Well said. I deserve the chagrin. Even so, when we’re dealing with something as foundational as the Law of Chastity we may want to allow it some precedence in qualifying our beliefs. By so doing we leave the door open to the possibility that the challenge such a law imposes on us may have more to do with our fallen condition than the law itself being flawed. Otherwise, why should the Lord issue any counsel at all–that is, if we are able to justify our reluctance to follow him in any way that makes us uncomfortable?
“Jack, the comparative wealth of those in the West to the third world or global south is irrelevant unless you make a Western salary and live in the developing world. One faces the economic challenges of the society in which one lives.”
What you say is true generally speaking. I think it’s possible to be “broke at a higher level” so to speak. Even so, there’s a lot that us folks in the West can do to reduce our spending–IMO–that is, without sinking into the kind of squalor that becomes unhealthy. I’ve worked mostly low-paying blue collar jobs all my life–and we’ve been a single income household for the most part. So I know it’s doable–even though there have been stressful times and whatnot.
Broke at a higher level indeed. That’s an effective phrase. But then broke is broke. The economics of raising a family in this country have changed dramatically from when I, and I suspect you, went to school. I could wait tables at night and still afford to write a check for my tuition each quarter and pay rent. Young people generally can’t do that anymore. Several years ago, two-bedroom apartments became too expensive for a person on minimum wage in every metropolitan area of the country. Fully 40 percent of families in this country don’t have $1000 saved for an emergency. The number one cause of personal bankruptcy for several years running is medical debt. I won’t argue one iota that people could use some money management skills, but when you look at the data, the dig-yourself-out-of-that-hole-yourself argument doesn’t hold a drop of water. Living in America is expensive, and it’s more expensive for those in poverty than for anyone else.
I understand what you are saying about the impact of fatherlessness and the benefit of self reliance but, again, at some point we’ll have to concede that the sum total of funds required to live a decent life in America greatly exceeds how much most people can make, and moralizing about it won’t change the math. The only affordable places to buy homes now are in rural areas where there is little industry, an older and sicker population, spotty internet, and few amenities. Most young people don’t want to be there. The church might start programs for members because they have finally acknowledged that the organization recommends something to members–one breadwinner and one stay-at-home parent–that has become almost impossible, even in stable, two-parent homes.
As for the law of chastity, I think it’s interesting that you set that up as foundational. As far as I know, and I’m no expert on the ministry of Christ, the primary exhortation was not to remain chaste. For some reason, the modern LDS church has become sex obsessed–I think it’s a primary reason they oppose LGBTQ rights in everything but housing and employment–in a way that suggests it wants to distance itself from the pretty randy early years while still not de-canonizing D&C 132.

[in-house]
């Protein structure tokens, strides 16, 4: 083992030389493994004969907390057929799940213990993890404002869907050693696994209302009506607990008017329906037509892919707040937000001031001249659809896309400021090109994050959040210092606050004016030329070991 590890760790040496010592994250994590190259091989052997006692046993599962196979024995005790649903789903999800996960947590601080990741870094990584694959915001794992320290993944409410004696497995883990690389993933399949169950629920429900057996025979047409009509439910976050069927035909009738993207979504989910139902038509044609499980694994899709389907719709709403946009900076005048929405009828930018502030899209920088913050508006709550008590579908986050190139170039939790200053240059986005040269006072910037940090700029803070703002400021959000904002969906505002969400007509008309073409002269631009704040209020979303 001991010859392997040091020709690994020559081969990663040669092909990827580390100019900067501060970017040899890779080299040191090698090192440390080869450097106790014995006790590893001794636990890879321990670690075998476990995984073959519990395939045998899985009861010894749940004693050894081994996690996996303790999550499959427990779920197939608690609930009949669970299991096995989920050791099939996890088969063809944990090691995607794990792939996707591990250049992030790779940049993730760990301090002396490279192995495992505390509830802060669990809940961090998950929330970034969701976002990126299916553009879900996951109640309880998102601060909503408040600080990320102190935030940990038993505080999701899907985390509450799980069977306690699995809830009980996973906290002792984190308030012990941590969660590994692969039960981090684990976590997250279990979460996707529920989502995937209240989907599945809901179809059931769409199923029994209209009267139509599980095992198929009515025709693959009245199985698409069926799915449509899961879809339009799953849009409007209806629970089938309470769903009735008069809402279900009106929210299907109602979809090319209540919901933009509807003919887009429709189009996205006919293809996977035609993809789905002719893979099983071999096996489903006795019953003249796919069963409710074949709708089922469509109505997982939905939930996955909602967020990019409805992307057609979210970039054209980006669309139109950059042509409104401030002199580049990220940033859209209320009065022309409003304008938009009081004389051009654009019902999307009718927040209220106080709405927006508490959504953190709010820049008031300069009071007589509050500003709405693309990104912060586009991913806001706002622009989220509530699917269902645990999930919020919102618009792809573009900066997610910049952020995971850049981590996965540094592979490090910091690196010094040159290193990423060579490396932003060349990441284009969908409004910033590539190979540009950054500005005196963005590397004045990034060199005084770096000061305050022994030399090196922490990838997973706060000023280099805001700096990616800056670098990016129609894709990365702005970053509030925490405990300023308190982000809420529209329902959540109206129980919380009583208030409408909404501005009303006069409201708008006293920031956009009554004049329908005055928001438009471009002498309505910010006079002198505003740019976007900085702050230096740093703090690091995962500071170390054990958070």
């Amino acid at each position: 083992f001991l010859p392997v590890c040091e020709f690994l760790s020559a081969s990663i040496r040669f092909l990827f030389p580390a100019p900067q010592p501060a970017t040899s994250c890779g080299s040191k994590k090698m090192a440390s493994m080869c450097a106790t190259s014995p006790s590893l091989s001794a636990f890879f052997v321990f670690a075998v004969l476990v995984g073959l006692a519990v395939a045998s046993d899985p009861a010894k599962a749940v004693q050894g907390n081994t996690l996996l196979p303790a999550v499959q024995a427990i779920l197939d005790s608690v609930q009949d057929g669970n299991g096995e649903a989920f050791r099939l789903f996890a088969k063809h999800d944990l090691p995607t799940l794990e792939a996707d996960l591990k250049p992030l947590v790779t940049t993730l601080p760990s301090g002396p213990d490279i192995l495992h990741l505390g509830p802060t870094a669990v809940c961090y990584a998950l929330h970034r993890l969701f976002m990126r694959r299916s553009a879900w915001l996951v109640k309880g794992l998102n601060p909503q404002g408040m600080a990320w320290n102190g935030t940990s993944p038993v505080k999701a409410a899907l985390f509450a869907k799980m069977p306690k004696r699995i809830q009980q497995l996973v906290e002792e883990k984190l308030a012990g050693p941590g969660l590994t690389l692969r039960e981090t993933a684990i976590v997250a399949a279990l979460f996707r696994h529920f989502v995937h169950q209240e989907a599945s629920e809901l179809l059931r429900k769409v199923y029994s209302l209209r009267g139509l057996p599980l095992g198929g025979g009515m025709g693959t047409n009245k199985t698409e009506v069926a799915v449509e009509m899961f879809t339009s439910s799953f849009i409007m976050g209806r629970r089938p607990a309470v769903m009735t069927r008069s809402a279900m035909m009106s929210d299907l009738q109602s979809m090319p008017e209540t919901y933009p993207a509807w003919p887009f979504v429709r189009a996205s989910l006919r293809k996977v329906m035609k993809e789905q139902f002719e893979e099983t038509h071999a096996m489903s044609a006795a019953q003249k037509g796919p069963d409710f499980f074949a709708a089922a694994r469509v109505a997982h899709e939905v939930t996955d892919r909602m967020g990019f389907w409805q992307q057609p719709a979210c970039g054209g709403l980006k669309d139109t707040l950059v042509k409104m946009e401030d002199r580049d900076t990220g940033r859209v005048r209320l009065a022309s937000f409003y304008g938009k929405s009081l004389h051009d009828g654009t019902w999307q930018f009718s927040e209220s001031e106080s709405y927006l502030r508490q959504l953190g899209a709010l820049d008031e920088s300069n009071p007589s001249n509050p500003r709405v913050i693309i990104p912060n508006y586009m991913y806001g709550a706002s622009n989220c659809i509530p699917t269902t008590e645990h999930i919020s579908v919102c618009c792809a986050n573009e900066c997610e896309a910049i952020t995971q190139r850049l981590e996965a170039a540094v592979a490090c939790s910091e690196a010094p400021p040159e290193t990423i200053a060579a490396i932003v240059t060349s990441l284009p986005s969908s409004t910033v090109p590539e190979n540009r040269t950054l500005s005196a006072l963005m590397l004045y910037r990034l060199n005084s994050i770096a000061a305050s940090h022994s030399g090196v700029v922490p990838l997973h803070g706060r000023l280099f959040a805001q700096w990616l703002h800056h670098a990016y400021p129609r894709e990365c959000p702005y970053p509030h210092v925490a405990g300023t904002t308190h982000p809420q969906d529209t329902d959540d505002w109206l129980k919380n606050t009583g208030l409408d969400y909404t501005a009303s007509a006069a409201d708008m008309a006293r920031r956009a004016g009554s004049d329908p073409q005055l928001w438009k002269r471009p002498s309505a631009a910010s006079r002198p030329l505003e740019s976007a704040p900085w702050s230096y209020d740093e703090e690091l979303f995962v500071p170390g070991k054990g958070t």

I agree that times are tough. I have six adult children–some of whom make more money than I ever have–and none of them are living on their own yet. So I understand what you’re saying. But they’re doing the right things and will be in their own places at some point. Even so, I have to wonder: what would a generation who lived through two world wars, the great depression, the Spanish flu and whatnot, think about our modern plight? IMO, they’d say: you don’t want to live in a rural area? Tough nut–ya gotta do whatcha gotta do.
Re: The church being sex obsessed: It’s the world that’s obsessed with sex–and the church has had to step up and give clear guidelines during the last 50+ years in order to combat it.
Such important and interesting reporting. The group The Mama Dragons has been following the WCF for several years and several attended the conference in Utah in 2015 to let their voices be heard in opposition. Did you find any information about the involvement of GA Robert Gay? Also was there a tie to the WCF and the United Nations Conference that was in 2018 in SLC? The Mormon church sponsored it and I wondered if it had anything to do with the homophobic stance of many of the countries in attendance.
@LisaLaising I did read about Mama Dragons and Mormons Building Bridges attending (and some protesting) in 2015. Not familiar with Gay or the 2018 conference but will look into it! Thank you!
@LisaLaing I see now that Elder Gay’s wife was on the WCF board until 2016 (when she resigned because of public controversy). This was while he was a 70. Thanks for the tip! I will add it to my post on LDS involvement.
“What happens today and tomorrow in Ukraine will shape the global order of the next century.” -Jonathan Green
Things I have learned:
The Russia Soul and the Ukraine Soul will come to see this conflict as being ignited by the schism between their respective Orthodox Patriarchs.
American “Regime Change” foreign policy serves corporations instead of constitutions, contracts instead of constituents.
Putin employs a legal framework of the United States: “preemptive war” and “preventive war” (also known as the Bush Doctrine, John Yoo and Robert J. Delahunty https://lawcat.berkeley.edu/record/1122492); he deploys military force (State vs. Donbass), after the model of the 1990s Balkan “ethnic genocide” conflict; annexation of Crimea he learned from the annexation of Hawaii.